7 Reasons Why You Might Struggle to Get a Mortgage on Your House

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7 Reasons Why You Might Struggle to Get a Mortgage on Your House
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Securing a mortgage is a pivotal step in the homebuying journey. Given the current disparity between property prices and salaries, relying on a bank loan is often the only way to step onto the housing ladder.

Unfortunately, there are some instances where a lender may refuse to give you a mortgage on your house.

There are various factors that can lead to mortgage refusal, both related to your finances and the property itself. In this blog, we delve into these issues and provide actionable advice on how to address them, offering potential solutions to your mortgage struggles.

1. The house has ‘non-standard’ construction.

Rest assured, you’re not alone in this. In many cases, the reason you are denied a mortgage has nothing to do with your personal finances and is instead because of the property itself. For example, if your house was built using ‘non-standard’ construction methods, then this may cause some lenders to refuse to offer you a mortgage.

Some of the most common examples of non-standard construction include:

  • Timber framed houses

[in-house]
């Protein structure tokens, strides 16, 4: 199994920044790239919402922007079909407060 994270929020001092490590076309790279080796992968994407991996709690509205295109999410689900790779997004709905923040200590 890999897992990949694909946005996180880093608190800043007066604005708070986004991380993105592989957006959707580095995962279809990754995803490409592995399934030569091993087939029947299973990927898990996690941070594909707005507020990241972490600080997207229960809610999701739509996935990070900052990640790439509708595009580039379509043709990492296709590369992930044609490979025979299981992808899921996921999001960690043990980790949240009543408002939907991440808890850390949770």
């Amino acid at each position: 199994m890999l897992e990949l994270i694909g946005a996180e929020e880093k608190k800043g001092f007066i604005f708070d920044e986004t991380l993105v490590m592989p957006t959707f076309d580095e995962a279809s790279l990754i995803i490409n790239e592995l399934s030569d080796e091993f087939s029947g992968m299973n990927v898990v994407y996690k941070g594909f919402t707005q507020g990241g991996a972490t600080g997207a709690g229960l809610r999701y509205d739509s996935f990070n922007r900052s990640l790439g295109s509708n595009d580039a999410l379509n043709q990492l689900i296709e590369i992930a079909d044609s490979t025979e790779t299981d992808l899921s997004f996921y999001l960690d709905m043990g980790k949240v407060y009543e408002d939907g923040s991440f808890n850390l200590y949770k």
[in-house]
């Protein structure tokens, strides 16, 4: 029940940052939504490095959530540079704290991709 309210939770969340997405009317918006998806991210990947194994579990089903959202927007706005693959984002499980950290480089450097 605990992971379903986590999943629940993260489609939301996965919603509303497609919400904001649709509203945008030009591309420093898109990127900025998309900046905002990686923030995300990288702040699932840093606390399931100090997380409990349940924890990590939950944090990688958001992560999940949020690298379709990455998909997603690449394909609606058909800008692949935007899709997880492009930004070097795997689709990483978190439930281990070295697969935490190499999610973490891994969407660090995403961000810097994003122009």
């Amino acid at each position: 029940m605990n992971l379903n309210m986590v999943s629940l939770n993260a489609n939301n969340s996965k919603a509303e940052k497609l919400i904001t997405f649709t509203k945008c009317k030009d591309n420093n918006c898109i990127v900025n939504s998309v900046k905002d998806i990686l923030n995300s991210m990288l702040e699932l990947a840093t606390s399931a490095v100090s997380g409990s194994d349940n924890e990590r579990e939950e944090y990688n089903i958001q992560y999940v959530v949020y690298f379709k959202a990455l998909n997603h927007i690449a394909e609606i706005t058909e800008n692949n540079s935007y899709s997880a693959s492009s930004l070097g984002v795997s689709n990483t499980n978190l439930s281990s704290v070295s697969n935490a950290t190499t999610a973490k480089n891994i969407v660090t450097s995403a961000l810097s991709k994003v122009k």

• Log-style cabins
  • Properties constructed out of concrete
  • Metal framed houses

In general, mortgage lenders consider these property types a ‘greater risk’ because there may be associated health and safety hazards, more maintenance required, and fewer people interested in these houses.

Some less traditional lenders offer mortgages on these types of properties, but each case is usually handled individually. You should look around and see which banks will work with you.

2. The property has a short lease.

If you are looking to purchase a flat using a mortgage, the length of the lease will become relevant. Traditional lenders do not usually offer a mortgage on any property with less than 80 years remaining on the lease, mainly because extending the lease becomes far more expensive and much less attractive to potential buyers.

When you are looking to remortgage on a house you already live in with a short lease, you may need to speak to the freeholder about extending the lease. Once you can get it higher, you may then be able to get a mortgage.

Similarly, if you want to buy a house with a short lease, you will either need to find a way to pay for the entire property in cash – or speak to the current owner about whether they can extend the lease themselves. 

If you opt for the second option, this will usually need to be reflected in the price you buy the house for (i.e., the seller will want their costs covered).

3. Japanese Knotweed

Japanese Knotweed is one of the most common ‘natural’ challenges homeowners face in the UK. It is an invasive plant species known to cause structural damage to properties, especially since it proliferates.

Japanese Knotweed can damage tarmac, paving, and drains and cause the walls of your house to be unstable. This can make selling your property more difficult, especially at the same price that you bought it for, which, therefore, increases the lender’s risk.

You can pay experts to attempt to mitigate or remove Japanese Knotweed in your house. You can also find guides on how to carry out this prevention yourself.

4. The house is in a known high-flood-risk area.

When your house is in a location with a notoriously high flood risk, it will damage your chances of getting a mortgage—and if you do much to get one, it may be more expensive.